Until last January, Danny and Lisa Marie shared a three-bedroom, $3,400-a-month ranch house in Universal City, just over the hill from Hollywood, with a group of friends. Since then, they've been living in a series of houses owned by Scientologists. To make some extra money, Danny has been painting the houses, and when he finishes one, they move to the next.
For now, though, the church reports, Danny and Lisa Marie are ensconced on the Freewinds, the Scientologists' 250-passenger yacht, cruising the Caribbean. "I understand," says Grace-land spokeswoman Patsy Andersen, "that Lisa's just ecstatic."
Something approaching ecstasy does in fact animate her face in a photograph taken after the wedding—a look of blazing delight surcharged with the same elemental energy that once streamed from her famous father. In almost any mood, her resemblance to Elvis is eerie. She has the same hot but needy little mouth, the same lush lids that hang like tiny awnings over smoldering eyes, the same bruised shadows floating underneath. Like her mother, she is petite but voluptuous. Sometimes she looks like a femme fatale. Sometimes she giggles like a happy little hoyden. And sometimes the corners of her mouth turn down, her jaw sets hard, her eyes stare without seeing—in an instant she becomes a spoiled and sulky child, ruthlessly determined to get her own way.
Spoiled she was, from the day she arrived. Graceland was her playpen, and its staff her devoted attendants. What's more, she was Daddy's darling, and Elvis gave her whatever she wanted. When she wanted to see a movie, he rented the whole theater. When she asked for a ride on a merry-go-round, he bought out the amusement park. At 5, the little brat took to running down the help in her gas-powered go-cart, and when people tried to make her stop, she screamed: "I'll tell my Daddy to fire you!"
After Priscilla left in 1972 and took Lisa with her, Elvis made outlandish efforts to hold on to his daughter's love. When she was 8, he bought her a diamond ring and a mink coat—which Priscilla made him return. And when Lisa told him on the phone that she had never seen snow, he instantly gassed up his Convair 880 jetliner—named Lisa Marie—flew from Memphis to Los Angeles, collected his daughter at the airport and roared off to Utah, where Lisa frolicked for about 20 minutes in a light snowfall and then was flown home. Cost of this quality time: about $30,000.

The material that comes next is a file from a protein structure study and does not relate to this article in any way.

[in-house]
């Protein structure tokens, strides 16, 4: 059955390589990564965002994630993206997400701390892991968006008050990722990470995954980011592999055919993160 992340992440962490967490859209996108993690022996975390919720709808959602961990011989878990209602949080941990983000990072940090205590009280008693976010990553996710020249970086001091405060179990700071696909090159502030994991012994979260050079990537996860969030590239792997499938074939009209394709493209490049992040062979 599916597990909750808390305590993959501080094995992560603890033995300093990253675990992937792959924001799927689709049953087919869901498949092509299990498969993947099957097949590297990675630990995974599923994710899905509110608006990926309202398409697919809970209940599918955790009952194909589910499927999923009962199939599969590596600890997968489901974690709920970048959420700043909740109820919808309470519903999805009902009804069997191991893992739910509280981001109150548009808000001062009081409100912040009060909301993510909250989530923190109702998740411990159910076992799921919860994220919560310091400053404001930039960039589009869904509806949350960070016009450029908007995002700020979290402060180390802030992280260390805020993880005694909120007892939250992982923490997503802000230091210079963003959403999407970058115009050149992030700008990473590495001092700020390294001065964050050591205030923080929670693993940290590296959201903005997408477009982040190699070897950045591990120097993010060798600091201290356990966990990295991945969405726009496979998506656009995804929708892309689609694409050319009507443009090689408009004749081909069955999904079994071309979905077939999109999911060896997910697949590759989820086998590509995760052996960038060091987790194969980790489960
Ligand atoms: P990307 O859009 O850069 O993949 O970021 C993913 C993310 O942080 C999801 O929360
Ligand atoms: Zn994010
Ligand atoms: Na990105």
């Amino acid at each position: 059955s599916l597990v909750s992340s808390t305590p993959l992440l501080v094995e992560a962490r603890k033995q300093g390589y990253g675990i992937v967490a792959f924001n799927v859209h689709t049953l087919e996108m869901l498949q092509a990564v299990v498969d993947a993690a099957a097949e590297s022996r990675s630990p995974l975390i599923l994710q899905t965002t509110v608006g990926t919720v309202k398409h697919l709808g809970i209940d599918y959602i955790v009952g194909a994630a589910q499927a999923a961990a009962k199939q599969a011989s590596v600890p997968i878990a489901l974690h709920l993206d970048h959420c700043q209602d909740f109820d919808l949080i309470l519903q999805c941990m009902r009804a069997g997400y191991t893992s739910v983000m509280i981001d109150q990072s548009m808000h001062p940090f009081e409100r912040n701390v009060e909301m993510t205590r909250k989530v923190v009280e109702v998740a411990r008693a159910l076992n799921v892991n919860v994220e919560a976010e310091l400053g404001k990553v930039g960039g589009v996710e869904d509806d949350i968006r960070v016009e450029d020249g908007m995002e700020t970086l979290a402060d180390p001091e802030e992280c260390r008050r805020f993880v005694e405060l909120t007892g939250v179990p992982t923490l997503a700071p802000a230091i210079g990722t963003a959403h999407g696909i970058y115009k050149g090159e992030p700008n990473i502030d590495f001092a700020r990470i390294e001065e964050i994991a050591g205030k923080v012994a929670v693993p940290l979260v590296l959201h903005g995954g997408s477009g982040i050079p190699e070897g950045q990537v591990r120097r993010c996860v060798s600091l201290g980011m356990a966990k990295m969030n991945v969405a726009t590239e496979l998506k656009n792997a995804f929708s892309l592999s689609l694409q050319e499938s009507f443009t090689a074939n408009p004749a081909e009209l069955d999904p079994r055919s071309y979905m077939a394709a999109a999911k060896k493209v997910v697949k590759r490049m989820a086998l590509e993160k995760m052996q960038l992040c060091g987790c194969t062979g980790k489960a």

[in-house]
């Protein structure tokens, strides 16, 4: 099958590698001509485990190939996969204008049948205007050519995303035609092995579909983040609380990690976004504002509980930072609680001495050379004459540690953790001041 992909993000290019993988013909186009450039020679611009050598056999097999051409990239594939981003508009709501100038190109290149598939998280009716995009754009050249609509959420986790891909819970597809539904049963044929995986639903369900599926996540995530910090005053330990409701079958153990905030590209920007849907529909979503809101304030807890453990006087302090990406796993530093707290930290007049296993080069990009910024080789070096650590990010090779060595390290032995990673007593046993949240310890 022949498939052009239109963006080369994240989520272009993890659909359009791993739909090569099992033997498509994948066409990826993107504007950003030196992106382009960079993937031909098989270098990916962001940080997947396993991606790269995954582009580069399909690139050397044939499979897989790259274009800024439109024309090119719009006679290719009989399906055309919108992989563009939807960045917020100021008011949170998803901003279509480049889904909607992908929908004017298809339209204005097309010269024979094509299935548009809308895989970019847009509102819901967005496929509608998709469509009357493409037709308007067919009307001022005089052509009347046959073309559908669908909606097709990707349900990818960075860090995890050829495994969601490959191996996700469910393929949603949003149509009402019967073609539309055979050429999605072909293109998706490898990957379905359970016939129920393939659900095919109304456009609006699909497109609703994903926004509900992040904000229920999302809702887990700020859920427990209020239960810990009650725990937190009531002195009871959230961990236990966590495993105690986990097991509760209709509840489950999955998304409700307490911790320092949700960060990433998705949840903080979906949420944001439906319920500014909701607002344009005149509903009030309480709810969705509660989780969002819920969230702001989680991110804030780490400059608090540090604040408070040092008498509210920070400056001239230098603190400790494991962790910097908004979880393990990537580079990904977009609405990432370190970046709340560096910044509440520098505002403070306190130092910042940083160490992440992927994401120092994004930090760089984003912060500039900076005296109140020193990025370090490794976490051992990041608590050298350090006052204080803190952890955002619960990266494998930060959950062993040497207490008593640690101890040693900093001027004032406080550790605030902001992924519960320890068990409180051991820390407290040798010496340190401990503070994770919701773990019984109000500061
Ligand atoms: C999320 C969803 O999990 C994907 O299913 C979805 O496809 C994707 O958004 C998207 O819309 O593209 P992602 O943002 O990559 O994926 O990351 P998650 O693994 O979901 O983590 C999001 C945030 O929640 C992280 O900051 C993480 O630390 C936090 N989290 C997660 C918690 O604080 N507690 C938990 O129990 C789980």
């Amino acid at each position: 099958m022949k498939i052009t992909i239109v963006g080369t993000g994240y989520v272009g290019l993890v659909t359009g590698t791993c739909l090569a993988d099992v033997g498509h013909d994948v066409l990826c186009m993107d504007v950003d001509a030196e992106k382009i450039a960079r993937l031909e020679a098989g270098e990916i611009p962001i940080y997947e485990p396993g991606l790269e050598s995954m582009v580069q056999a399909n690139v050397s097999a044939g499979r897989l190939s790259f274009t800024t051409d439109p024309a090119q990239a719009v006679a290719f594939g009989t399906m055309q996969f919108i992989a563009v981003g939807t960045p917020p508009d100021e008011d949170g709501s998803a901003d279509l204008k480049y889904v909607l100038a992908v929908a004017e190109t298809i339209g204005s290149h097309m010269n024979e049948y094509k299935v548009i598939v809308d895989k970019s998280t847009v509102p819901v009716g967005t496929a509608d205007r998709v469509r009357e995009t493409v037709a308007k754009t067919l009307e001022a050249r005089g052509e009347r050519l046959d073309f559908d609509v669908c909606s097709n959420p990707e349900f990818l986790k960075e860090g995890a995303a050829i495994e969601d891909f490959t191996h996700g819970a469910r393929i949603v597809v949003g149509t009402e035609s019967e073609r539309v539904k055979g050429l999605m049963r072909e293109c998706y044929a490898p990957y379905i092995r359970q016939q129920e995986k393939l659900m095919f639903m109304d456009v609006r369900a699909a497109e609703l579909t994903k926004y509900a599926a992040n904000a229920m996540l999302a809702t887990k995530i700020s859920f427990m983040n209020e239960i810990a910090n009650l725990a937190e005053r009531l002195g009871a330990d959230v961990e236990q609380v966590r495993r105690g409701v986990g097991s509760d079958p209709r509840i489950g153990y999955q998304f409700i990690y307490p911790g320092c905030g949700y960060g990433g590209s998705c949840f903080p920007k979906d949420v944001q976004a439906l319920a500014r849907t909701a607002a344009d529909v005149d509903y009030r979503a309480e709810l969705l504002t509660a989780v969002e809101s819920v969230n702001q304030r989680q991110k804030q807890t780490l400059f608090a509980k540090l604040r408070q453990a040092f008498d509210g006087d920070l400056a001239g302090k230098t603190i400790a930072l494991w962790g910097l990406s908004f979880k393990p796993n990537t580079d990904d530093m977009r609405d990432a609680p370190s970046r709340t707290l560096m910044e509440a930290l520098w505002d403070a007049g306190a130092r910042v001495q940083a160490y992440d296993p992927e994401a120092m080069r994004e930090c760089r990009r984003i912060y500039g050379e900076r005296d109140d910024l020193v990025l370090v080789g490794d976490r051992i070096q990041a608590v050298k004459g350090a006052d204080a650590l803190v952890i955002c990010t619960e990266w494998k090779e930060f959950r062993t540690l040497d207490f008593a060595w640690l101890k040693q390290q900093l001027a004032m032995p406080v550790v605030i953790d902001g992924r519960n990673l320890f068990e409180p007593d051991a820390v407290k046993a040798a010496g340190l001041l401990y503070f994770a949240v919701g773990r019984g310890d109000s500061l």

Such indulgence appalled Priscilla. From the age of 16, she had been Elvis's toy, a live-in Lolita he manipulated with sex and chemicals and romantic illusions, and she was determined to keep little Lisa's feet planted on firmer ground. She gave her a modest allowance, made her do chores around the house, checked over her homework, sent her to unpretentious private schools and steered her away from kids who had too much money for their own good. But in her middle teens Lisa rebelled, and for the next three years mother and daughter were at war.
One night Priscilla found Lisa and a teenage boy together in a neighbor's hot tub. "I can't let her out of my sight for a minute!" she wailed. "She's boy crazy." To which model-actor Mike Edwards, the man Priscilla was living with at the time, replied, "She takes after you, baby." In Priscilla, Elvis and Me, his book about the seven years he spent with Priscilla, Edwards also describes a more drastic confrontation. One night, on holiday in Florida, Priscilla agreed to let Lisa go dancing and then spend the night with Edwards' teenage daughter Caroline at the home of his ex-wife. The deal, says Edwards, was that Lisa and Caroline would be in by midnight—and no drinking. At midnight the girls called and said they were home. Actually, they were still out dancing—and drinking. Hearing crowd noise in the background, Priscilla guessed as much and roared over to Caroline's to confront them when they got home. In a flaming snit Priscilla slapped both girls, then dragged Lisa out to the car and began spanking her—hard. Lisa screamed bloody murder, and before long the police arrived. Reluctantly, Lisa said she was all right, and the cops left. But next morning Lisa and her mother flew back to California.